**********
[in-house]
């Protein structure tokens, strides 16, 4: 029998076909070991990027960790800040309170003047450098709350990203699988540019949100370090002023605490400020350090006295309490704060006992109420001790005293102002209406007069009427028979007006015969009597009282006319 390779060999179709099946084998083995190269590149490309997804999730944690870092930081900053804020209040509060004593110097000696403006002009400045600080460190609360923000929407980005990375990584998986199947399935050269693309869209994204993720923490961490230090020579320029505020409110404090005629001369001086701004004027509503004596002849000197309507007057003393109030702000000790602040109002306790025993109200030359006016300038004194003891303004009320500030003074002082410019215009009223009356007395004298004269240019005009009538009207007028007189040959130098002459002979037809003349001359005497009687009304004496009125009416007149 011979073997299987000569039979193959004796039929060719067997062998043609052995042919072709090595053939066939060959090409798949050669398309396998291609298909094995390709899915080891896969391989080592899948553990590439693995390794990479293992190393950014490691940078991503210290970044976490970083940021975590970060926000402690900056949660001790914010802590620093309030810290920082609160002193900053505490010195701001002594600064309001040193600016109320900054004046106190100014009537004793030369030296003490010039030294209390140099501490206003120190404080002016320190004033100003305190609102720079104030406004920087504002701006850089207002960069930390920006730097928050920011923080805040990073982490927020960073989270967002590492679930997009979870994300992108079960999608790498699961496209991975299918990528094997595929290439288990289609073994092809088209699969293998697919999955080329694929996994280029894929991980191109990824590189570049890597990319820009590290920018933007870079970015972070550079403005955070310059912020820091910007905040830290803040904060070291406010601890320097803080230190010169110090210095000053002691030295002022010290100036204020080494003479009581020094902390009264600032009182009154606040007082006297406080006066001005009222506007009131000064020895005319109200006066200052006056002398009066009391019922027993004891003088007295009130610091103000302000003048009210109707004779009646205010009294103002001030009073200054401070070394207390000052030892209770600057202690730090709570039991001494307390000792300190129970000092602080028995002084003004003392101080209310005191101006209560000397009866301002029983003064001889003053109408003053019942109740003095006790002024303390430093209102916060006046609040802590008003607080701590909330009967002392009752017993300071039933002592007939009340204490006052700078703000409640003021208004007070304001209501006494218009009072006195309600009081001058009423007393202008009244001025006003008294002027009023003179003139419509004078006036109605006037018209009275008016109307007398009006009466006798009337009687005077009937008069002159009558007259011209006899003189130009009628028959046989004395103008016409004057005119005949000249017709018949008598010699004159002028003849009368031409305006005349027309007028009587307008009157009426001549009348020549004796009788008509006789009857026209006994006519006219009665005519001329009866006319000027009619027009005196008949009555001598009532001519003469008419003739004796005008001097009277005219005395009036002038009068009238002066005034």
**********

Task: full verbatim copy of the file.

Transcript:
[in-house]
């Protein structure tokens, strides 16, 4: 029998076909070991990027960790800040309170003047450098709350990203699988540019949100370090002023605490400020350090006295309490704060006992109420001790005293102002209406007069009427028979007006015969009597009282006319 390779060999179709099946084998083995190269590149490309997804999730944690870092930081900053804020209040509060004593110097000696403006002009400045600080460190609360923000929407980005990375990584998986199947399935050269693309869209994204993720923490961490230090020579320029505020409110404090005629001369001086701004004027509503004596002849000197309507007057003393109030702000000790602040109002306790025993109200030359006016300038004194003891303004009320500030003074002082410019215009009223009356007395004298004269240019005009009538009207007028007189040959130098002459002979037809003349001359005497009687009304004496009125009416007149 011979073997299987000569039979193959004796039929060719067997062998043609052995042919072709090595053939066939060959090409798949050669398309396998291609298909094995390709899915080891896969391989080592899948553990590439693995390794990479293992190393950014490691940078991503210290970044976490970083940021975590970060926000402690900056949660001790914010802590620093309030810290920082609160002193900053505490010195701001002594600064309001040193600016109320900054004046106190100014009537004793030369030296003490010039030294209390140099501490206003120190404080002016320190004033100003305190609102720079104030406004920087504002701006850089207002960069930390920006730097928050920011923080805040990073982490927020960073989270967002590492679930997009979870994300992108079960999608790498699961496209991975299918990528094997595929290439288990289609073994092809088209699969293998697919999955080329694929996994280029894929991980191109990824590189570049890597990319820009590290920018933007870079970015972070550079403005955070310059912020820091910007905040830290803040904060070291406010601890320097803080230190010169110090210095000053002691030295002022010290100036204020080494003479009581020094902390009264600032009182009154606040007082006297406080006066001005009222506007009131000064020895005319109200006066200052006056002398009066009391019922027993004891003088007295009130610091103000302000003048009210109707004779009646205010009294103002001030009073200054401070070394207390000052030892209770600057202690730090709570039991001494307390000792300190129970000092602080028995002084003004003392101080209310005191101006209560000397009866301002029983003064001889003053109408003053019942109740003095006790002024303390430093209102916060006046609040802590008003607080701590909330009967002392009752017993300071039933002592007939009340204490006052700078703000409640003021208004007070304001209501006494218009009072006195309600009081001058009423007393202008009244001025006003008294002027009023003179003139419509004078006036109605006037018209009275008016109307007398009006009466006798009337009687005077009937008069002159009558007259011209006899003189130009009628028959046989004395103008016409004057005119005949000249017709018949008598010699004159002028003849009368031409305006005349027309007028009587307008009157009426001549009348020549004796009788008509006789009857026209006994006519006219009665005519001329009866006319000027009619027009005196008949009555001598009532001519003469008419003739004796005008001097009277005219005395009036002038009068009238002066005034």